When I lived with my parents in Queens several years back, I got to experience the beauty of living off the land. Being Korean and never fully comprehending what a big patch of grass did for anybody, my parents converted the entire back yard into an edible garden. It wasn't a big yard, maybe 10 x 20 feet total, but they managed to plant a plum tree, a pear tree, and an apple tree amongst the pumpkin patch, lettuces, cucumbers, and perilla. I regret not having appreciated this patch of paradise more at the time because I currently long for a garden of my own.
My mom, having grown up on a farm, knew the ins and outs of composting like the back of her hand, so everything was grown organically. It's one thing to be fed by your mom, but another to be fed with ingredients she raised with love and care from a little seed. When preparing meals, she would often ask me to go pick a bowl of lettuce or cucumbers from the garden, and I can't quite explain the sensation that hand-plucking these tender greens produced in me. On the one hand, it was a feeling of subtle caution because they're living things that require care and respect. But mostly I felt a deep satisfaction, knowing where my food came from and what I was feeding my body with - good stuff that would go into my cells and produce more of who I am.
Jamie Oliver's paradise (he's so charming)
One day I hope to have such space of my own - plot of land, however small it may be, where I can simply step out to grab a handful of pungent greens - a simple salad, a daily meal. To me, there's really nothing better than this, a bowl of hand-picked greens with a small drizzle of good vinaigrette. Each bite is an explosion of flavor, and I get completely lost in it's surprising goodness - an entirely different experience from the salads we know of these days. Even the best organic packaged greens will begin losing their flavors the moment they're picked. By the time we wash them and put them on our plates, they'll have been triple-washed, packaged, and shipped across the country and been sitting for days on the grocery shelves before hitting your salad bowl.
The closest alternative to having a garden in Brooklyn is to hit the farmer's market. Although taking a subway to pick my greens is a far cry from the garden experience, I still feel lucky to have even this. I grab a giant bag of mixed salad greens, which oftentimes include beautiful edible flowers. When the salad craving kicks in during the week, I just toss in some Parmesan cheese, some quick-toasted nuts (hazelnut, walnuts, almonds, etc) and maybe some sliced fruit on top of a heaping mound of greens, and I'm a happy camper for a days and days.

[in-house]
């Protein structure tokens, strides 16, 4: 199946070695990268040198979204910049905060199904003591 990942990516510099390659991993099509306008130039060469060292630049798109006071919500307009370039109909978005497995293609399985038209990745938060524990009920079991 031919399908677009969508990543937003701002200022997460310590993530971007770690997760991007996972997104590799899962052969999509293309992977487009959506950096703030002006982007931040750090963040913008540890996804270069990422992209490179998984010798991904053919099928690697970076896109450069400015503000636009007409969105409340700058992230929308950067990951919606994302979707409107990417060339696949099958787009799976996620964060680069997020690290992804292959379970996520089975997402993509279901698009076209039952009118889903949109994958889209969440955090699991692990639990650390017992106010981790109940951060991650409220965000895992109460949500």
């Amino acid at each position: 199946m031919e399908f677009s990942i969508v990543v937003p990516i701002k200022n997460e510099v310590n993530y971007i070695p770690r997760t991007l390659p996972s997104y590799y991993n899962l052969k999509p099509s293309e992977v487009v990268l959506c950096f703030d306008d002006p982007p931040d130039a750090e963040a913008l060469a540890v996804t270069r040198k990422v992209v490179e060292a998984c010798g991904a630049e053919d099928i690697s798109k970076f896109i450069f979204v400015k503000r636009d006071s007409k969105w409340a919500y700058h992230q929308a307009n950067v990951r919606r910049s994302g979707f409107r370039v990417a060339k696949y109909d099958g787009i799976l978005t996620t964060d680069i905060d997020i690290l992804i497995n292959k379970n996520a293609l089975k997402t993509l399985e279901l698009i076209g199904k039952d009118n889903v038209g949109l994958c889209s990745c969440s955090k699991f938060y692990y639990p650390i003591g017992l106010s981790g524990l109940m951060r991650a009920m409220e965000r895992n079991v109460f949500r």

Some tips for a perfect salad:
- Get yourself the freshest greens as possible. If you have a garden, I envy you...
- Rinse and dry your greens in a salad spinner as soon as you get home, wrap them in a paper towel and store them in a container. This way, you'll have easy access to a great salad any time during the week with minimal fuss.
- Keep a stash of various dry ingredients always on hand to throw into the salad at whim: nuts (hazelnuts, walnuts, sliced almonds, pistachios), dried fruits and/or cheeses in the refrigerator, and some homemade croutons in the freezer.
- As with any salad, a good dressing is essential. I like to make a large batch at the same time that I wash my greens. Below is a recipe that I posted in a previous post, and it's quickly become my recent favorite - it's very clean and refreshing, perfect for a simple summer salad.
Zest and juice of 1 lemon
Zest and juice of 1 orange
Zest and juice of 1 lime
1 tablespoon of fresh ginger, rough-cut into small pieces
1 tablespoon honey
1 teaspoon oyster sauce
1 cup grapeseed oil (or other neutral-flavored oil)
1/4 teaspoon salt (or more to taste)
Emulsify all ingredients in a blender and season with more salt and pepper as needed. Makes about 2 cups.